David Samuel Pike
(born March 23, 1938 in Detroit, Michigan) is a jazz vibraphone and marimba player. He appears on many Herbie Mann albums as well as those by Bill Evans, Nick Brignola, Paul Bley and Kenny Clarke. He has also recorded extensively as leader, including a number of albums on MPS Records.
He learned drums at the age of eight and is self-taught on vibes. Pike made his recording debut with the Paul Bley Quartet in 1958. He began putting an amplifier on his vibes when working with flautist Herbie Mann in the early 1960s. By the late 1960s, Pike's music became more exploratory, contributing a unique voice and new contexts that pushed the envelope in times remembered for their exploratory nature. Doors of Perception, released in 1970 for the Atlantic Records subsidiary Vortex Records and produced by former boss Herbie Mann, explored ballads, modal territory, musique concrète, with free and lyrical improvisation, and included musicians like alto saxophonist Lee Konitz, bassist Chuck Israels and pianist Don Friedman.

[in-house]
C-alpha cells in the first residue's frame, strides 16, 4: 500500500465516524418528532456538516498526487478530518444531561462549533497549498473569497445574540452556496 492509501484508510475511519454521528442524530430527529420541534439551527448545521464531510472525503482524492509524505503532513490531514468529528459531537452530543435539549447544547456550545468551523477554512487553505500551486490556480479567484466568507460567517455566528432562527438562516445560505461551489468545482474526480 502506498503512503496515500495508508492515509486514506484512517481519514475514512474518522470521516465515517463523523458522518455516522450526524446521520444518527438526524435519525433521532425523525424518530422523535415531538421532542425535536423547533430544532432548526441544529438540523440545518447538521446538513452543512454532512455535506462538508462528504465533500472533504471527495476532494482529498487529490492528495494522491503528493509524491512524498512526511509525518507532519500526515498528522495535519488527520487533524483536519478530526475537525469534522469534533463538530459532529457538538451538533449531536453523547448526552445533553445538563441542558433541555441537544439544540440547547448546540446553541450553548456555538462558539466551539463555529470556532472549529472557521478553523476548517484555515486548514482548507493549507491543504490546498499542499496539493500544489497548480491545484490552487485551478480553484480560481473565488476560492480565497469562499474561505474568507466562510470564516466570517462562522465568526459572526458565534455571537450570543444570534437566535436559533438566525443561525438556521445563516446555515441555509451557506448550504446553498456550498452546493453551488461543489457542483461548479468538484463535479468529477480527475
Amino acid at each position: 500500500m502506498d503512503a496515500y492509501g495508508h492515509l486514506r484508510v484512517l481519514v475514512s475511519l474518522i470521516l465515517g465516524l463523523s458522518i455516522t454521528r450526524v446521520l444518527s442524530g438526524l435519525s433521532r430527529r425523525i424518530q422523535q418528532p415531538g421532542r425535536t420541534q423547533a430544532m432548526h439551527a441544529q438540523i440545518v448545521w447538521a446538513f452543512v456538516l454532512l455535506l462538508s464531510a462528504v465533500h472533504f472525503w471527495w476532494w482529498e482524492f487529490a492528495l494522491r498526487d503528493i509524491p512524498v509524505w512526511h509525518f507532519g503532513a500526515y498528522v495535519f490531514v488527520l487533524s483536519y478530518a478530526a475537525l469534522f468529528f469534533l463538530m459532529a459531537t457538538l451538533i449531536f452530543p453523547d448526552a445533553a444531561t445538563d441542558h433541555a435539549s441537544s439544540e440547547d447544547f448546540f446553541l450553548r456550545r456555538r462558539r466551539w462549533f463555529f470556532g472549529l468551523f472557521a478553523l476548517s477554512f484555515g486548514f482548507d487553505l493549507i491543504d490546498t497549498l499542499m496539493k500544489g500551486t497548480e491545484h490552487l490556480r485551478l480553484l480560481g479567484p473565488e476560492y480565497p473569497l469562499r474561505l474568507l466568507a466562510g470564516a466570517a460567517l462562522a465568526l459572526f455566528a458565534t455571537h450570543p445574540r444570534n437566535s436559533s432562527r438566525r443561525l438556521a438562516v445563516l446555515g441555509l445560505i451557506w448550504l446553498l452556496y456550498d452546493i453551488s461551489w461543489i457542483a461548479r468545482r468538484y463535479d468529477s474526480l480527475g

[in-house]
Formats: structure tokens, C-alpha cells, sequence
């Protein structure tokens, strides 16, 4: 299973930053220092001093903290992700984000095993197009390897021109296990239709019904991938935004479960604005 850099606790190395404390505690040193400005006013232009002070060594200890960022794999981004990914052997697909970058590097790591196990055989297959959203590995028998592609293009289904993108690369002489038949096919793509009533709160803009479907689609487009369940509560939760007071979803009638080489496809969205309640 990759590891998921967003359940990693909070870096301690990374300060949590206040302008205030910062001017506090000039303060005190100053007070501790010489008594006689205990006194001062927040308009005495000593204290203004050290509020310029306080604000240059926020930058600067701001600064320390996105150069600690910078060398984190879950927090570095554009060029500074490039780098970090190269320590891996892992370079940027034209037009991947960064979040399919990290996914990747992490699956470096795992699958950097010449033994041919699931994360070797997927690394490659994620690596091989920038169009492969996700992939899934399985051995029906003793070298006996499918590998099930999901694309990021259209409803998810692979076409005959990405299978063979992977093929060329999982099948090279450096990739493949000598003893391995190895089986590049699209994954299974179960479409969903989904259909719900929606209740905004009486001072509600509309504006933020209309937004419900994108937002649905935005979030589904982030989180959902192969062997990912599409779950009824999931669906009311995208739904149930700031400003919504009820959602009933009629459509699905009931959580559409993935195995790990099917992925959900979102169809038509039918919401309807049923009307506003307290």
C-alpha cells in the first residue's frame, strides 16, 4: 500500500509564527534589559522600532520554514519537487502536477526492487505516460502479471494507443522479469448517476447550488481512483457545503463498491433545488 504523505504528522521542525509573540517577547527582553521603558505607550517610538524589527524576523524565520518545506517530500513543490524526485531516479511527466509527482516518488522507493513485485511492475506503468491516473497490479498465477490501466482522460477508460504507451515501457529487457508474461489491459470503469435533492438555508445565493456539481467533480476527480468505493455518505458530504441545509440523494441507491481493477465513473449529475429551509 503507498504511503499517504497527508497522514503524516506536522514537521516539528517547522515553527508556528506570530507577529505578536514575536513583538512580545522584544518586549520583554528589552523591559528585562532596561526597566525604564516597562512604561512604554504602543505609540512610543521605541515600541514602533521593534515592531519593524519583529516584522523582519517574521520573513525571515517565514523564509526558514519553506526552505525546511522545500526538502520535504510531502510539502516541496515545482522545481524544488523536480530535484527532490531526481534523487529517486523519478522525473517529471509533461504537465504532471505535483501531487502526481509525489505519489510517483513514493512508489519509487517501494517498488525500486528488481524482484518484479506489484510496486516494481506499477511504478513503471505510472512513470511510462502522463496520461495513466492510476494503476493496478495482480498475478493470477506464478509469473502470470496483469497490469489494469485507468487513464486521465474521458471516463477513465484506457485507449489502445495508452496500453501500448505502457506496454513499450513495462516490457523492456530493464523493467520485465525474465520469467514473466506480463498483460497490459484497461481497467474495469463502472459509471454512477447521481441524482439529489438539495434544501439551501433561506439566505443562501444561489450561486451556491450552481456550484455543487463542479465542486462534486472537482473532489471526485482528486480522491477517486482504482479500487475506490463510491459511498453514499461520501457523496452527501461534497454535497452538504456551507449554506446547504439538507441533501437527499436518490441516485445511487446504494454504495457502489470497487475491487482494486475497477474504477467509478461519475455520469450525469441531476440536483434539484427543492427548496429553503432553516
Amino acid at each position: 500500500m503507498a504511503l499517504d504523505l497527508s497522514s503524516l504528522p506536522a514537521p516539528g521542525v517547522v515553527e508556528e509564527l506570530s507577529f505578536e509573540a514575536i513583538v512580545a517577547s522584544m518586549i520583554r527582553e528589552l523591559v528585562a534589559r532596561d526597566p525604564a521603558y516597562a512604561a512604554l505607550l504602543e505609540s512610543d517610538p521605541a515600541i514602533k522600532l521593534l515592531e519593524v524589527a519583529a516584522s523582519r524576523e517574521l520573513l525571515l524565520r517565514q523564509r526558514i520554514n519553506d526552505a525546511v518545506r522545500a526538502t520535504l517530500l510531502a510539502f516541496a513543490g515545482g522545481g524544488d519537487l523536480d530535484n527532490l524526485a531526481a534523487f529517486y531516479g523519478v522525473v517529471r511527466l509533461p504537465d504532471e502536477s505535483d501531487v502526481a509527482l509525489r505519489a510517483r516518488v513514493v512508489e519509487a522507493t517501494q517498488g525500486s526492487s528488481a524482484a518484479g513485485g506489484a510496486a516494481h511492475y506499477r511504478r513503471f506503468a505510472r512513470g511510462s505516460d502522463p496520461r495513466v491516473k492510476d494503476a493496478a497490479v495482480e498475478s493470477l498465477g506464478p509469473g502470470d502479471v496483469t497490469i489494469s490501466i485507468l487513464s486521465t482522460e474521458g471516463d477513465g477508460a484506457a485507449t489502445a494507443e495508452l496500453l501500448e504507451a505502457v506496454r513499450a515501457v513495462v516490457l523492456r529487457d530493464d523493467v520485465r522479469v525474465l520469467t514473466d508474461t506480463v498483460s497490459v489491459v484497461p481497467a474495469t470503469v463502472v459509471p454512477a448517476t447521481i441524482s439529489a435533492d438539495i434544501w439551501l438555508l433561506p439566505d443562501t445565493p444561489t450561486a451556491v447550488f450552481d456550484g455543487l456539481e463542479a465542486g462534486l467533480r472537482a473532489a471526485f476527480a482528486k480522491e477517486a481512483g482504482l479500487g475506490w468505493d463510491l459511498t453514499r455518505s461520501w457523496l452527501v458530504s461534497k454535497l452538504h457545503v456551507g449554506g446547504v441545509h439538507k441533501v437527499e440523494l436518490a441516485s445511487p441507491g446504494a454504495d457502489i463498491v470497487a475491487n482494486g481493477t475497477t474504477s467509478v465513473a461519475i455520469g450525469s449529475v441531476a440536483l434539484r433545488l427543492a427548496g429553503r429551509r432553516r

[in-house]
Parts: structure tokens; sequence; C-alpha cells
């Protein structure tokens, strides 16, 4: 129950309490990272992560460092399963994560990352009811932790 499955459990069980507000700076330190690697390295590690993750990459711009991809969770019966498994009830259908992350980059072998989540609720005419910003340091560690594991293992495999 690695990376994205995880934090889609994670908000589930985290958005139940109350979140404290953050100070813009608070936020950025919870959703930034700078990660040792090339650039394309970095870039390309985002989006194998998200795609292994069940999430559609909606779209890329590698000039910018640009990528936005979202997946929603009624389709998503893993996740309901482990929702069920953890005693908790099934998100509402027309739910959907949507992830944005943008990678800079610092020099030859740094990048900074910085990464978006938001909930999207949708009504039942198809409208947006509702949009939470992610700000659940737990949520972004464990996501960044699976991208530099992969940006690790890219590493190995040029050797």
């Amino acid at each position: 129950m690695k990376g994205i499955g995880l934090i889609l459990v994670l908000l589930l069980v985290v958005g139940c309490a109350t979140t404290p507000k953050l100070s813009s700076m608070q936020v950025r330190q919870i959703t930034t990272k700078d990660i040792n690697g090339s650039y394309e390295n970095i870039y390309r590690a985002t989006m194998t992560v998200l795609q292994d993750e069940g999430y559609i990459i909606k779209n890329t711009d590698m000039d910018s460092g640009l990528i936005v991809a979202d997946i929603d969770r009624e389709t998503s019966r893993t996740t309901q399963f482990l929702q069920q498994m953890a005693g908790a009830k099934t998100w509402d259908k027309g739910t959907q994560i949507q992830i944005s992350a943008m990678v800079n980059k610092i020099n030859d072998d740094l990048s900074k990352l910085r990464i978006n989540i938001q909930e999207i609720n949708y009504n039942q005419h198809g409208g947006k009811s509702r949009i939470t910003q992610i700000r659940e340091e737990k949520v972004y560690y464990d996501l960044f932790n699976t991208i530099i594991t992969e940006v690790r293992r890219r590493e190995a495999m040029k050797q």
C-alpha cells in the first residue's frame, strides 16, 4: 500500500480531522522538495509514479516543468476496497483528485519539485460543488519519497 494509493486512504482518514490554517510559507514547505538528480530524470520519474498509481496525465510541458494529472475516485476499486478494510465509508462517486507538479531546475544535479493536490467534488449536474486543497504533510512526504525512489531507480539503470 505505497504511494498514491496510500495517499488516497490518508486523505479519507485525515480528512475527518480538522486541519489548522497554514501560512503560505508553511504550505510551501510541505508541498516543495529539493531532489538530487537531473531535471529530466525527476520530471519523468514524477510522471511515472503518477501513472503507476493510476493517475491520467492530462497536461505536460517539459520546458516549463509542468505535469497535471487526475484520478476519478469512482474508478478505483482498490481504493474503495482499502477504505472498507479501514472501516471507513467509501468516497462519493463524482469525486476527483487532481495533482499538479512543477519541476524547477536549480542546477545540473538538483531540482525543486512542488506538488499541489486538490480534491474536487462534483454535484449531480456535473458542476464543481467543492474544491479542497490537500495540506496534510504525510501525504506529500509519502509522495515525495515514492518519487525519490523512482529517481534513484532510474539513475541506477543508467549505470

Pike's move to Europe and tenure at MPS Records records produced some of the most original jazz of the period. With the collaboration of Volker Kriegel (guitar), J. A. Rettenbacher (acoustic and electric bass), and Peter Baumeister (drums), he formed the Dave Pike Set. The group recorded six records from 1969-1972 that ran the gamut from funky grooves to free, textural territory. The group, though short-lived, created a unique identity and textural palette. Kriegel's compositional and instrumental (playing acoustic, classical, and electric guitar as well as sitar) contributions to the group helped set the Dave Pike Set's sound apart, organically incorporating influences from jazz, soul jazz, psychedelia, avant-garde music, and World music.